Do You Need a COVID-19 Booster Shot?
Most people who are fully vaccinated against the coronavirus are relatively well-protected from serious illness and death from COVID-19.
But even highly effective vaccines often become less so over time. Early research on vaccines that use mRNA to protect you from the coronavirus, like those from Pfizer and Moderna, suggest that they eventually lose some of their power against infection and serious illness, no matter the variant of the virus (like Alpha, Beta, or Delta). Getting another shot several months after the first round, called a “booster shot,” can help supercharge the vaccine’s effectiveness.
But different vaccines may call for different booster timing. For example, research from the CDC shows that the Pfizer vaccine remains 91% effective at 4 months but drops soon afterward to 77%. The Moderna vaccine, on the other hand, appears to remain 92% effective even almost 5 months after vaccination.
The CDC recommends that anyone who got the Pfizer vaccine at least 6 months ago should get a booster shot if they are also:
- 65 or older
- Living in a long-term care setting
- 50–64 years old with an underlying medical condition
The CDC recommends that anyone who got the Pfizer vaccine at least 6 months ago may get a booster shot if they are also:
- 18-49 years old with an underlying medical condition (based on risks vs. benefits, talk to your doctor)
- 18-64 years of age and with “increased risk for COVID-19 exposure and transmission” because of work or “institutional setting” (based on risks vs. benefits, talk to your doctor)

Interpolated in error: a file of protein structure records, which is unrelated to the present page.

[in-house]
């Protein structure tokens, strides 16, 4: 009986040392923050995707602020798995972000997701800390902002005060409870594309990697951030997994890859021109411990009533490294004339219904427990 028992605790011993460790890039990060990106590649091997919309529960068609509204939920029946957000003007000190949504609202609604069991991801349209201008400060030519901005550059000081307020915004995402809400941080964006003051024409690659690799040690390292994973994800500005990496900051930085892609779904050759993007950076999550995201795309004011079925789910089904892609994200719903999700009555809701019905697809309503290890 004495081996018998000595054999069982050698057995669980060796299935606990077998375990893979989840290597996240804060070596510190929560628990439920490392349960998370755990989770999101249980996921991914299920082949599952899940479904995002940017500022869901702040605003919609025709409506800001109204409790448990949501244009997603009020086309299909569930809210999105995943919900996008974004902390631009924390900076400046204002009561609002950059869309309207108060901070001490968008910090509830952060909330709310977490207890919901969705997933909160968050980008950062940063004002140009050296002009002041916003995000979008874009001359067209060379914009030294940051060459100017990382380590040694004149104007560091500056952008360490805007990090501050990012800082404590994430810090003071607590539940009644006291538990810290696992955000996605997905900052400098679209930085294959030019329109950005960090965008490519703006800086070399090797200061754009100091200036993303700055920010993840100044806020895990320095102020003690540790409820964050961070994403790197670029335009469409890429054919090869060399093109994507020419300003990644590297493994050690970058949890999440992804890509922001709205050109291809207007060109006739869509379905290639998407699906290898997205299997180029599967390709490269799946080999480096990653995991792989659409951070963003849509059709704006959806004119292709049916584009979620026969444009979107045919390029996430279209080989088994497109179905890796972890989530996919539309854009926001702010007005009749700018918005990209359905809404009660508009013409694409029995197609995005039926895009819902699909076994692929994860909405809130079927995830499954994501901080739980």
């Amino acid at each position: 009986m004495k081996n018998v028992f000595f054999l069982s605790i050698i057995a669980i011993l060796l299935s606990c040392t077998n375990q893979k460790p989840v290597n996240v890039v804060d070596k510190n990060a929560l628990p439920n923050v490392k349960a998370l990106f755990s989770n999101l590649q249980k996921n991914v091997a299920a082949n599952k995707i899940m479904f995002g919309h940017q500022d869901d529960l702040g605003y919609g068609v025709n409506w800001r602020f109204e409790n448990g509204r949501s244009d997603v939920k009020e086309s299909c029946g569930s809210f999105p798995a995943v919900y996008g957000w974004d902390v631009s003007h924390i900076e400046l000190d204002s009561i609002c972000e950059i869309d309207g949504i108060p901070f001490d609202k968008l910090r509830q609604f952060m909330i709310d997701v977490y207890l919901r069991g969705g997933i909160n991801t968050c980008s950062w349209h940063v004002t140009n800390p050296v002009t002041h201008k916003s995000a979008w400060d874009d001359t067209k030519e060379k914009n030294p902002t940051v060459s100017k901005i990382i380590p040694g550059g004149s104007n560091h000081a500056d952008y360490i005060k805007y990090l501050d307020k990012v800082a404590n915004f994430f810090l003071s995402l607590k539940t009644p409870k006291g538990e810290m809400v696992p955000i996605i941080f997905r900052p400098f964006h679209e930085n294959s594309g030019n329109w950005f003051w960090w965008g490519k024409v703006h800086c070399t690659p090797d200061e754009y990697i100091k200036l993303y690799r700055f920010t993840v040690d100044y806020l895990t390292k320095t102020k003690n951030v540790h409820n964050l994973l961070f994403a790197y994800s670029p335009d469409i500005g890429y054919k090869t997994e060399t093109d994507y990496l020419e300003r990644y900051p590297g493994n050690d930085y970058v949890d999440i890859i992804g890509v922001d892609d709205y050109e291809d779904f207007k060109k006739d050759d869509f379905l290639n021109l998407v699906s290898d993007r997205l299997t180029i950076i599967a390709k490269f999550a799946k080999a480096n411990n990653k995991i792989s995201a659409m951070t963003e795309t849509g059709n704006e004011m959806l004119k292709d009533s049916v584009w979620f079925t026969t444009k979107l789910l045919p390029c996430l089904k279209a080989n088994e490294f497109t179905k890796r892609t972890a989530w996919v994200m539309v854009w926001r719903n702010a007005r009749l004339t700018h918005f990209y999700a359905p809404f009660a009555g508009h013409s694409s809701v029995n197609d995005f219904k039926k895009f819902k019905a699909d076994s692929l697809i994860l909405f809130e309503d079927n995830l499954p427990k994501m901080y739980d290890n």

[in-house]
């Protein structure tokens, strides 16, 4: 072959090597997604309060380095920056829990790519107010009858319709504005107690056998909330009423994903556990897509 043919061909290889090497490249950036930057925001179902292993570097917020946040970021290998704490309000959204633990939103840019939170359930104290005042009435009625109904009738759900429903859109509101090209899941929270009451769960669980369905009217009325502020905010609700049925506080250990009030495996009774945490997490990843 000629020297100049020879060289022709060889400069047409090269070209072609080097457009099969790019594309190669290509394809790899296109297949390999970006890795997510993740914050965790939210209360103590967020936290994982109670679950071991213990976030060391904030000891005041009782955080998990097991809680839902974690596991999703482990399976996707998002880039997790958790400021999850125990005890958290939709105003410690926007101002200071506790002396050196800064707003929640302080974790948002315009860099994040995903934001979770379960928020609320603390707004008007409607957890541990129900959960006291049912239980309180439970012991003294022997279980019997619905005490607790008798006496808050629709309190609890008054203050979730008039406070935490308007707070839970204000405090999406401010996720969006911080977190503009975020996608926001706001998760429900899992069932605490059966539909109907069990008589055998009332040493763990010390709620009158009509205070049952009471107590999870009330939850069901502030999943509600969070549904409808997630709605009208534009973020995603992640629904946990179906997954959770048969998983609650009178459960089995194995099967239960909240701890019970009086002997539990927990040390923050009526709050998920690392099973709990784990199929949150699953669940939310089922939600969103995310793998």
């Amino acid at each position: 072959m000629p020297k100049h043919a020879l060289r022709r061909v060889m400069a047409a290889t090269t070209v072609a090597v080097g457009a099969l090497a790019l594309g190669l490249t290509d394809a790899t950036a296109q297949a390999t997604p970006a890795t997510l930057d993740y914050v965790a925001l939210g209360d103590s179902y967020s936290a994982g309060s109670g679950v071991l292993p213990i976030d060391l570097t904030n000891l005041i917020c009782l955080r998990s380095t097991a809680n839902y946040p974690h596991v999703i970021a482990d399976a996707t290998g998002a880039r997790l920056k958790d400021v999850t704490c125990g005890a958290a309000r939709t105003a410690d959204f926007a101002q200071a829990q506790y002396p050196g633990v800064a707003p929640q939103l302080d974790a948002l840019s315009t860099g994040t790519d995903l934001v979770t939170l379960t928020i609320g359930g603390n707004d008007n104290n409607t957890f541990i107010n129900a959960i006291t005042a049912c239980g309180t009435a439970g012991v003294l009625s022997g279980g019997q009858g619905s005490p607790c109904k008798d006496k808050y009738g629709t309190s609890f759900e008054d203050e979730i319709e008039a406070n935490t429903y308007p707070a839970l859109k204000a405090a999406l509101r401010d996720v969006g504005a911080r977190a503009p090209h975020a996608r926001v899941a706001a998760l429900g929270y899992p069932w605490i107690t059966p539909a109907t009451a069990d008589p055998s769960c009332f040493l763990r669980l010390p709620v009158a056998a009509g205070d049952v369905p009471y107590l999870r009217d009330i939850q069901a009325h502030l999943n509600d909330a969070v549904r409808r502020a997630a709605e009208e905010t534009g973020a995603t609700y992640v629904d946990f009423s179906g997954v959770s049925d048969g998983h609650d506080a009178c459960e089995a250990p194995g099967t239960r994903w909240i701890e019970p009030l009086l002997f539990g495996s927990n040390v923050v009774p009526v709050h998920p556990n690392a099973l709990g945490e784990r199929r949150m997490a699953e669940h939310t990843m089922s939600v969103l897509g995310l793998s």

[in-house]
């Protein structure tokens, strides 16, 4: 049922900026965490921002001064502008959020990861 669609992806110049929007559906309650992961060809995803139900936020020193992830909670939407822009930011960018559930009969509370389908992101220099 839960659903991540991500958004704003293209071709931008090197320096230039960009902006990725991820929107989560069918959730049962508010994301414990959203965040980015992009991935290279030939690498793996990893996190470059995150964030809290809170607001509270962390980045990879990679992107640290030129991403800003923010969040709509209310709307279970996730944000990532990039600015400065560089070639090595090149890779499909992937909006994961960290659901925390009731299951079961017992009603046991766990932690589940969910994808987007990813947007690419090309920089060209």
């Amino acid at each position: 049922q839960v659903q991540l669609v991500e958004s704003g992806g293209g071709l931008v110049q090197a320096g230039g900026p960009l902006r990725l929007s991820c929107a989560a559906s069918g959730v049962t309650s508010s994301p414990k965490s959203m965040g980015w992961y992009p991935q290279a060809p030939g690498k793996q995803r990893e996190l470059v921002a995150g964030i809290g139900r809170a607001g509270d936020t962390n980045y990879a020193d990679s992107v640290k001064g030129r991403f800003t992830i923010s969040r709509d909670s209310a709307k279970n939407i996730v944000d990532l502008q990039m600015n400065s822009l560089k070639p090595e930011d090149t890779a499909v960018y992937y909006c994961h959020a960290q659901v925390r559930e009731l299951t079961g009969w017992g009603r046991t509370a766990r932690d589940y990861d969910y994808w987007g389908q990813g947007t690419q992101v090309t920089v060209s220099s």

What Does Research Say About COVID-19 Boosters?
Boosters are just a type of vaccine, and scientists already know that vaccines are currently the best defense against COVID, especially its most serious effects. That’s why it’s important to get vaccinated right away if you qualify, as most people 12 and older do.
Research also has found that:
- In general, antibodies from vaccines decline over time.
- Higher antibody levels from vaccines seem to make the average person less likely to get sick from the coronavirus (vaccine efficacy).
- Booster shots of mRNA coronavirus vaccines (Pfizer and Moderna) increase antibodies by about 10 times.
- Higher levels of antibodies seem to be especially important against the Delta variant of the coronavirus. Infections from this variant are surging, and it seems to be more contagious, especially among children.
What if You Have a Weakened Immune System?
The CDC already suggests a third dose of mRNA vaccine for people with weaker immune systems, especially those who are “moderately to severely immunocompromised.” This includes those who are getting cancer treatment, who have had a stem cell or organ transplant, who have advanced or untreated HIV, or who are taking certain medications.
Though not technically a booster shot, many people still call it that.
This extra dose, typically given a month or so after the second dose, is meant to increase the first immune response because:
- People with weaker immune systems are more likely to have serious, long-term illness from COVID-19.
- A weaker immune system may not respond as strongly to the vaccine and so may not make enough antibodies to fight off infection and serious illness from COVID-19.
- Even with a good vaccine response, people with weaker immune systems may benefit from extra protection against COVID-19.
If you have a weakened immune system and have had a third dose of the Pfizer or Moderna vaccine, talk to your doctor about whether you might need a booster shot.